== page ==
logoDo you ever have that moment of envy, when you are stuck in traffic, looking out the window at a happy-go-lucky cyclist just flying past everyone in the cycling lane? For some, that feeling of watching a happy cyclist may have a different meaning if they never learned how to ride a bike, or were not able to due to a disability.

What is it about riding a bike that seems like such an essential part of life, and most especially – childhood? Most of us can all reach into the recesses of our adult minds and remember that defining moment that the training wheels came off – and we learned to sail off down the sidewalk on our own (like many, there were probably some bumps, bruises, and bandaids involved). In what is one of the greatest symbols of independence for children, riding a bike offers freedom. It gives one the chance to enjoy fresh air, check out nature—and sometimes, it’s just a way to get where you need to go, powered by your own energy.

twoThe University of North Georgia realizes what a positive impact getting outside and onto a bike can have for everyone, but they are now focused on helping disabled children in therapy to have the opportunity, thanks to AMBUCS, a non-profit program which manufactures and distributes a line of tricycles called AmTrykes--geared toward children and adults with special needs.

The university’s departments of physical therapy and visual arts is coordinating with AMBUCS for hospital use of the tricycles that are adaptive, and can also be used to help adults with disabilities have the opportunity to enjoy cycling. They are helpful with patient therapy, as well as building confidence and offering a great way to get exercise.

“If you think about it, what does a bike mean when you’re a kid?” said Joe Copeland, executive director for national AMBUCS. “It’s a huge step. It’s an independence thing. It’s about being like other kids, having the wind in your hair, sensory things coming together.”

The program got off to a very positive start when the AMBUCS group actually reached out to University of North Georgia physical therapy professor Dr. Terrie Millard. Word of her involvement with 3D printing technology had spread, and the AMBUCS team thought that 3D printing would work well with their affordable, customized trike designs.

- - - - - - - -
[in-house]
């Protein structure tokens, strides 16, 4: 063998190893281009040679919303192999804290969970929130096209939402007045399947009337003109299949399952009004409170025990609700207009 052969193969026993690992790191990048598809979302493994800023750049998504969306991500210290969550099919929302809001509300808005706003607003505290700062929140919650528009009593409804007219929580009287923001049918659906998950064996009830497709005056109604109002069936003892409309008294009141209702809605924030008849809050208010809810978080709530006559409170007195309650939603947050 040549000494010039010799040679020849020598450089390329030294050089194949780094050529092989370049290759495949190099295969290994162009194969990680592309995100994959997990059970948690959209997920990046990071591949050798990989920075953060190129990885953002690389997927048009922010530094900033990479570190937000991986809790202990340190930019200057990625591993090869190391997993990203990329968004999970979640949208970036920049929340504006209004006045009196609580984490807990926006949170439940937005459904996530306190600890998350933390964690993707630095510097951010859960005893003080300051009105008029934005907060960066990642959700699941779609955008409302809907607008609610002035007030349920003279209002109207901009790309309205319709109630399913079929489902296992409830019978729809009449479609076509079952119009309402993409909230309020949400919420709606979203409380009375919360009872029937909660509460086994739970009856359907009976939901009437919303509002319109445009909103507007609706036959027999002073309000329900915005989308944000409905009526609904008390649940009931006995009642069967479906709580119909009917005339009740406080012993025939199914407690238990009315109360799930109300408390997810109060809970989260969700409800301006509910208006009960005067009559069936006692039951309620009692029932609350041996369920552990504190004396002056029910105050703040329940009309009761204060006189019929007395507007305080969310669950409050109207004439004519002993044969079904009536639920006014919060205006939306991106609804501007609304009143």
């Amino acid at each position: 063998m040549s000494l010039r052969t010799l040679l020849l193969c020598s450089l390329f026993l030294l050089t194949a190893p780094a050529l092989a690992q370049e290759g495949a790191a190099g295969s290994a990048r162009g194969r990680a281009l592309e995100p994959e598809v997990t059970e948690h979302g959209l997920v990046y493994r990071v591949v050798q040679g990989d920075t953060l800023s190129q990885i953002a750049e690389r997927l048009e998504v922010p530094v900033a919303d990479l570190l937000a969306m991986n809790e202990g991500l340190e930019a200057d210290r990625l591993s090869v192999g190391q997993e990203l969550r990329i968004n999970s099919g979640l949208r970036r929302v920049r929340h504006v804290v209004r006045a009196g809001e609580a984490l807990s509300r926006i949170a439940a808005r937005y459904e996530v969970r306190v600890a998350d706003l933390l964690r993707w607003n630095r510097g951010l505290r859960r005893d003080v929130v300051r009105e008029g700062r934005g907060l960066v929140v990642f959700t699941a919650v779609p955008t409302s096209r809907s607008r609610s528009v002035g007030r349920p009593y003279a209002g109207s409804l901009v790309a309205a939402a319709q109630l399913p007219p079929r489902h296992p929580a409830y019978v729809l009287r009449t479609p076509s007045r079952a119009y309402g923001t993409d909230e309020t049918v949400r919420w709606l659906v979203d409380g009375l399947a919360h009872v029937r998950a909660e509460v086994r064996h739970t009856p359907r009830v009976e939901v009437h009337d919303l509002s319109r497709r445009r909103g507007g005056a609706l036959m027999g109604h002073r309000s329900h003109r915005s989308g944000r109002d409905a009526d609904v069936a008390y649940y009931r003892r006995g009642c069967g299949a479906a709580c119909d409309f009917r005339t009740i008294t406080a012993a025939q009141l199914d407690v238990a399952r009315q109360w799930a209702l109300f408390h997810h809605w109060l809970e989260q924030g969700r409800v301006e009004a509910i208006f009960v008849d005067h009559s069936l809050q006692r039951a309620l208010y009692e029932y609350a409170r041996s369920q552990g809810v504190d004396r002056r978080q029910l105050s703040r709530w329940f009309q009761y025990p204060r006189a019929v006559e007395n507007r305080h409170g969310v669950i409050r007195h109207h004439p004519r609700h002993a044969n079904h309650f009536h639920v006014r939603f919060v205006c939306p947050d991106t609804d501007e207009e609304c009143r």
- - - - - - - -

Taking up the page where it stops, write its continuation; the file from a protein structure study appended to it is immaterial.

“What’s happened is that some parents are going to set the community up and be involved with the community to raise funds for those who want access,” said Dr. Stephanie Palma, director of academic services and physical therapy professor. “We’ll do the fittings and any therapist that comes here or gets trained by us, we’ll teach them how to do it and fit a child.”

main 2The adaptive tricycles offer a fun respite, as well as an emotional boost.

“The bike gives them a sense of freedom that they haven’t experienced,” she said. “And it’s such good cardiopulmonary (exercise), whether they’re doing the hands or the legs, whichever bike we fit them with.”

While there is a focus on children, the AMBUCS team has fitted individuals of all ages and sizes for trikes, with the youngest being 20 months. They can accommodate a height of 6’4 and up to 200 pounds. The AMBUCS team has been meeting recently with physical therapy students so they can become familiar with the AmTrykes, which are offered in two dozen types of different models.

AMBUCS, the visual arts department, and physical therapy department will all meet and coordinate to work on 3D printed parts that can be adaptive and fitted for AmTrykes. Currently, the trikes offer both hand and pedal steering, or come with the pedal only steering. They offer joint hand steering and a list of other options, as well as many specialized safety options like headrests and wider foot pedals.

The cost for most AmTrykes is fairly affordable at $300-600, rather than the more typical price of $2,000 for a customized trike. With the element of digital design and 3D printing added to it, the bottom line always has the ability to become more affordable as well—not to mention making customization easier and faster.

All involved are thrilled to be able to put both kids and disabled adults on the trikes.

“Just to see the smile on their face,” said Palma. “It just makes you say, ‘We nailed it today.’”

Have you seen an AmTryke before? Do you know of a disabled child or adult who would enjoy the customized aspects of one of these trikes? Share with us in the AmTryke & 3D Printing at University of Georgia forum over at 3DPB.com.

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